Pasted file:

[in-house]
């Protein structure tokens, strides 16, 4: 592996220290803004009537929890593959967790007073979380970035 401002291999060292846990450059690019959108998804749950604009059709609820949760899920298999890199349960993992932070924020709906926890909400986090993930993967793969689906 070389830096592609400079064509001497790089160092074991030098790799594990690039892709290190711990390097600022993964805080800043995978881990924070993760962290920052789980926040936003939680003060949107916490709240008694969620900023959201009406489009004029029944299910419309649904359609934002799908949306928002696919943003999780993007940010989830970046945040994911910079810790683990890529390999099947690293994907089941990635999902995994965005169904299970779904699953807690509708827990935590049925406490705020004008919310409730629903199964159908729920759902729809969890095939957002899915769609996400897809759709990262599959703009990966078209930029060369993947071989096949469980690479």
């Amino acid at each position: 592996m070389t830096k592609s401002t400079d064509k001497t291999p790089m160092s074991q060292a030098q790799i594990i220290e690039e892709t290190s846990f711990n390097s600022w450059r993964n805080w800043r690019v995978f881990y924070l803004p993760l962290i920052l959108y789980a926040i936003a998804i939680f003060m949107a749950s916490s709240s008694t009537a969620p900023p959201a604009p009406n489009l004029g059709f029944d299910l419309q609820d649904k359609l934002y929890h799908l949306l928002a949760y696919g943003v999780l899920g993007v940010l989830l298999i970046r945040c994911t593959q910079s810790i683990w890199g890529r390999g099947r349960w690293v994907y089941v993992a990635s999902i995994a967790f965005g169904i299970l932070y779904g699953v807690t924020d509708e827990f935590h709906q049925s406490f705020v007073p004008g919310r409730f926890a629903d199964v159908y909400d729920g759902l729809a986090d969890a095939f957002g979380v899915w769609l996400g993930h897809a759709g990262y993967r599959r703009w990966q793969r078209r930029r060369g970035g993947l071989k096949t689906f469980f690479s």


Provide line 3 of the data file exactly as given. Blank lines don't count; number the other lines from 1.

């Amino acid at each position: 592996m070389t830096k592609s401002t400079d064509k001497t291999p790089m160092s074991q060292a030098q790799i594990i220290e690039e892709t290190s846990f711990n390097s600022w450059r993964n805080w800043r690019v995978f881990y924070l803004p993760l962290i920052l959108y789980a926040i936003a998804i939680f003060m949107a749950s916490s709240s008694t009537a969620p900023p959201a604009p009406n489009l004029g059709f029944d299910l419309q609820d649904k359609l934002y929890h799908l949306l928002a949760y696919g943003v999780l899920g993007v940010l989830l298999i970046r945040c994911t593959q910079s810790i683990w890199g890529r390999g099947r349960w690293v994907y089941v993992a990635s999902i995994a967790f965005g169904i299970l932070y779904g699953v807690t924020d509708e827990f935590h709906q049925s406490f705020v007073p004008g919310r409730f926890a629903d199964v159908y909400d729920g759902l729809a986090d969890a095939f957002g979380v899915w769609l996400g993930h897809a759709g990262y993967r599959r703009w990966q793969r078209r930029r060369g970035g993947l071989k096949t689906f469980f690479s």